Uber and Lyft Receive Extension to Comply with California Labor Standards

Uber and Lyft threatened to pull out of California instead of giving drivers benefits. A last-minute appeals court ruling has pushed the decision to October. 

What Happened:

Last year, California passed Assembly Bill 5, which requires employers to extend benefits such as health insurance, paid sick leave, and overtime to many employees who were formerly considered contract workers. Drivers working with Uber and Lyft represent one major group of gig workers who would need to be reclassified under the new law. 

Both companies were sued by California’s attorney general for misclassifying employees and conducting unfair business practices that harm other ride-hailing and taxi companies that are adhering to state law. A court ruling on August 10th ruled in favor of California, giving Uber and Lyft ten days to appeal the decision. 

There have been discussions of an independent franchise model in California that would lease both brands to existing car-service companies, which could pass on the obligation of giving benefits to drivers. However, both companies threatened to shut down service in California on August 20th.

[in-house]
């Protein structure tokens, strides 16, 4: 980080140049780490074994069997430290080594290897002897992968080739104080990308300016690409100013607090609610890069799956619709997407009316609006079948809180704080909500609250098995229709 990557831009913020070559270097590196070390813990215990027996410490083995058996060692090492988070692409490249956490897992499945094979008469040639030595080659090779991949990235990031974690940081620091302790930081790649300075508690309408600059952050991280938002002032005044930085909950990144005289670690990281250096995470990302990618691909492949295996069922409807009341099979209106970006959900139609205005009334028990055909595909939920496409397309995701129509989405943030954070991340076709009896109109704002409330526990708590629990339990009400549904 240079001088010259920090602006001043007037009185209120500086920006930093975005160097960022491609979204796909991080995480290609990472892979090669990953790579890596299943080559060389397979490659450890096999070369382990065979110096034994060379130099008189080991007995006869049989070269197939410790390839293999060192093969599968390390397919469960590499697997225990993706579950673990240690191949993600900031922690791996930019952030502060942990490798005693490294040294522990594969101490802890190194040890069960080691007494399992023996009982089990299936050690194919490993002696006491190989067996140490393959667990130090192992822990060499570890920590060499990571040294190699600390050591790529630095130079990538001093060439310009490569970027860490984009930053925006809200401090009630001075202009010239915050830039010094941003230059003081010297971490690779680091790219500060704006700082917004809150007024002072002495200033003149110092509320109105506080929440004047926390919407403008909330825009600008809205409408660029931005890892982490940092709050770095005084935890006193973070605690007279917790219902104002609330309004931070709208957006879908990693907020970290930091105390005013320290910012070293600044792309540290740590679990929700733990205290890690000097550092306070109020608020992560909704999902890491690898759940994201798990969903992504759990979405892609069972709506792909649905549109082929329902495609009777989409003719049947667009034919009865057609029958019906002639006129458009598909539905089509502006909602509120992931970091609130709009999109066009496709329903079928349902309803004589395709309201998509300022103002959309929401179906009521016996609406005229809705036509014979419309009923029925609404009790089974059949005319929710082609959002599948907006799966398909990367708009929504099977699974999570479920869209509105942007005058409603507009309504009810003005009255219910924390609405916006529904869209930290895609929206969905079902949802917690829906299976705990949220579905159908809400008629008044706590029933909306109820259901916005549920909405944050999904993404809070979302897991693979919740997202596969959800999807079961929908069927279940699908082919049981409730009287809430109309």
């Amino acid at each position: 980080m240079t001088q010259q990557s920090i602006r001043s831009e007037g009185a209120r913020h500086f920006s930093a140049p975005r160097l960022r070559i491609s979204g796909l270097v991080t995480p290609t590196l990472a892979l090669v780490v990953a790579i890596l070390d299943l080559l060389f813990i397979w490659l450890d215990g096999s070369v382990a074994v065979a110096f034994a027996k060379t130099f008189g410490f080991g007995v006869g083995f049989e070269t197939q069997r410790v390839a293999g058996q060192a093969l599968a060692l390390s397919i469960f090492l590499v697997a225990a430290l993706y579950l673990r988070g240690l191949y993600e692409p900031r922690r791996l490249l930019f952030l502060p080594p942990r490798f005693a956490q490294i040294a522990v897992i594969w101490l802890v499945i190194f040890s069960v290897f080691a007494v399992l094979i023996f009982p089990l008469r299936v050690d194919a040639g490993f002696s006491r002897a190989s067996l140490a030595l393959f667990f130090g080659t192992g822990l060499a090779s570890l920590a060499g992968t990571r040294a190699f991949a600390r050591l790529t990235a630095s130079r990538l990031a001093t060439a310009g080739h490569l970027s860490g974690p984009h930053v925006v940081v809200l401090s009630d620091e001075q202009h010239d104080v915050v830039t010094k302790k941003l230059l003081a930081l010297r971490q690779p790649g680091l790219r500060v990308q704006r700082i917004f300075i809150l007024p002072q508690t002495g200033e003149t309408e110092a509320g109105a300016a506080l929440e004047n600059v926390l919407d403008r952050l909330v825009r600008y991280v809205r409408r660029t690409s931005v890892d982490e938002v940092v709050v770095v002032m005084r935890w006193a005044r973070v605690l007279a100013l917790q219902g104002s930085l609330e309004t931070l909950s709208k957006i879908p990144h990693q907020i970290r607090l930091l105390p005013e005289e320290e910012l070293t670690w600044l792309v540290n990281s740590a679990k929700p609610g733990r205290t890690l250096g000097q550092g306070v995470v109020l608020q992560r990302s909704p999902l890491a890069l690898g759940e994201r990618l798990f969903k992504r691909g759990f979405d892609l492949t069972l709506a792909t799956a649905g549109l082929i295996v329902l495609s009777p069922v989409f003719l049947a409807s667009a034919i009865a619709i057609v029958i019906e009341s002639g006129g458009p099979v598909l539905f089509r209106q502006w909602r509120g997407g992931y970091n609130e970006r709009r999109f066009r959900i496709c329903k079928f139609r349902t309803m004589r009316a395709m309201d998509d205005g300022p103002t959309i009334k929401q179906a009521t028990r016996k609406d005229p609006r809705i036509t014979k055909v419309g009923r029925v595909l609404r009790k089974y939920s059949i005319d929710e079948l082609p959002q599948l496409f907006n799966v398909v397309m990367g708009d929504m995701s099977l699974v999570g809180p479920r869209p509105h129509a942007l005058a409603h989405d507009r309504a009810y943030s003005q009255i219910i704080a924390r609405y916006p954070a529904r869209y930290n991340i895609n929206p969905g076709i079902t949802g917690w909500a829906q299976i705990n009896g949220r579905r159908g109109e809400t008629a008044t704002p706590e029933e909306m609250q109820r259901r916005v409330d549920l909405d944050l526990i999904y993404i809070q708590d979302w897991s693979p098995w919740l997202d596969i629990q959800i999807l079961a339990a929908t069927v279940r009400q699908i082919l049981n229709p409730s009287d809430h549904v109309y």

Just before midnight, an appeals court granted the ride-hailing companies a temporary reprieve, meaning that the case will resume in court in mid-October. 

Why it Matters:

Economic Equality

The average Uber salary is around $10.87 an hour according to an Economic Policy Institute study. Drivers for Uber and Lyft were already planning to protest at LAX airport in support of Assembly Bill 5 and employee benefits prior to the announcement they’d leave California. Many of these drivers are members of the Mobile Workers Alliance, which seeks to unite workers to fight for a fair share of the gig economy. 

Proposition 22

California voters will have an opportunity to weigh in on the matter this November. If passed, Prop. 22 would permanently classify ride-hailing drivers as independent contractors, as well as create subpar wage policies compared to Assembly Bill 5.  Uber, Lyft, and DoorDash collectively raised $100 million to get Prop. 22 up for vote, and they’ll continue spending millions campaigning for it.